Developing Your Bookkeeping Business
How do you picture your bookkeeping business? Are you content pursuing a small, home-based, part-time business, or do you want to grow your business to become a self-sustaining enterprise, independent from you?
Bookkeepers tend to follow one out of three different paths with their business (or occasionally all three paths, one after the other):
A simple owner-operated business providing bookkeeping services. This kind of business has no employees and the owner often works part-time hours.
An owner-operated business where the owner does most of the bookkeeping services but employs some casual or part-time assistance to help with office admin.
A business built by the owner that has a life of its own, where employees or subcontractors provide the bulk of the bookkeeping services, and the owner is more in a management role. Ultimately, the owner may even seek to create a franchise.
Which path do you want to take? Small owner-operated businesses can provide huge flexibility — you may have major family commitments or a day job that takes up much of your time. However, building a business so that it can operate without you is the only way forward if you want to generate profits that aren’t directly dependent on you and the hours that you work.
To grow your business, try to give the visionary spirit within you some room to breathe. Spend time thinking about how you can grow your business and create something that has a life of its own.
Define what it is that makes your business different. Maybe clients come to you because of your accounting software skills, maybe you have specific skills in a particular industry, or maybe you have a strong shopfront location. If you can figure out why you’re successful, and measure how much difference this strategy makes to your business, you’re well on the way to being able to replicate your success and grow your business.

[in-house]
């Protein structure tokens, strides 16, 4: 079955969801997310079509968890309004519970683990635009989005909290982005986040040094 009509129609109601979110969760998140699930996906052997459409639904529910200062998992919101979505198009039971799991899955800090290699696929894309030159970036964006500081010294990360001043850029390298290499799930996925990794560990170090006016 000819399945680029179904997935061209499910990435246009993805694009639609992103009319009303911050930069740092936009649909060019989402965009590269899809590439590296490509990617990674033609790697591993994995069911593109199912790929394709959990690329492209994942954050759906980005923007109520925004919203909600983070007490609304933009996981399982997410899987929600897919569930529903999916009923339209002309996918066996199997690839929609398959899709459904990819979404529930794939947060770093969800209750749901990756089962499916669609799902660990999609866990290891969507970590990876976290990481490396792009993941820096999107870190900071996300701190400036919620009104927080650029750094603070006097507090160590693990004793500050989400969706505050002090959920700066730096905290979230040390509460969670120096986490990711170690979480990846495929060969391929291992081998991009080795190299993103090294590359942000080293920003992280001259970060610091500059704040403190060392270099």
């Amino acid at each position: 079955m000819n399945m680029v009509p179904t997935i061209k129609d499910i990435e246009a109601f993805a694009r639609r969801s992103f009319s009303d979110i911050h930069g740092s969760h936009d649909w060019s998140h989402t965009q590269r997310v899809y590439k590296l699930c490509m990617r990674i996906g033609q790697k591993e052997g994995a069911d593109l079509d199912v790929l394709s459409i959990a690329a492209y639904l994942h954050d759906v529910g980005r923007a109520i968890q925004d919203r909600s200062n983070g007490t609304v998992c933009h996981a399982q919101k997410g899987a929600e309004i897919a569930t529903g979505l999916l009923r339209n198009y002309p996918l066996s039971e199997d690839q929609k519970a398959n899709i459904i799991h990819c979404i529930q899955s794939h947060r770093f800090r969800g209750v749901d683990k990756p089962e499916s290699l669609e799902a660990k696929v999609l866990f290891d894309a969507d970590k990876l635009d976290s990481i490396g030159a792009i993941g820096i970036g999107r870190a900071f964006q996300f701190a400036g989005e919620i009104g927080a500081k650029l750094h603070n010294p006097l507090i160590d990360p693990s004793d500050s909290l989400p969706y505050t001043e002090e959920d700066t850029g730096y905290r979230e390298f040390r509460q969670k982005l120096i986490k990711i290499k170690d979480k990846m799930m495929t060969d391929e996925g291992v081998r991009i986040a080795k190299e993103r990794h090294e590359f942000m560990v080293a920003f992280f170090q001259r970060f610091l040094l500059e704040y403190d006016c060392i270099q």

Keep pushing yourself to think of your business as being separate from you. Instead of thinking about how much time you have available and whether you can take on any new clients, start thinking about how to build your business until you have so much work that you have no option but to take on employees. Instead of rushing from job to job, spend time analysing the way you work and what you do best.
Another thing to consider is consistency. Consistency is one of the secrets to business expansion. To guarantee consistency, you need to set up procedures and documentation. Checklists, complaints procedures, customer service procedures, email templates, good presentation and standardised rates are all part of creating a consistent experience for your customers.
The transition from owner to entrepreneur can be really exciting. Do you have a specific financial goal or a certain time frame? If not, spend some time thinking what this goal might be, and then building your business plan around this goal. Freedom from the shackles of the daily grind provides an opportunity to do the other things in life that have only been dreams up until now.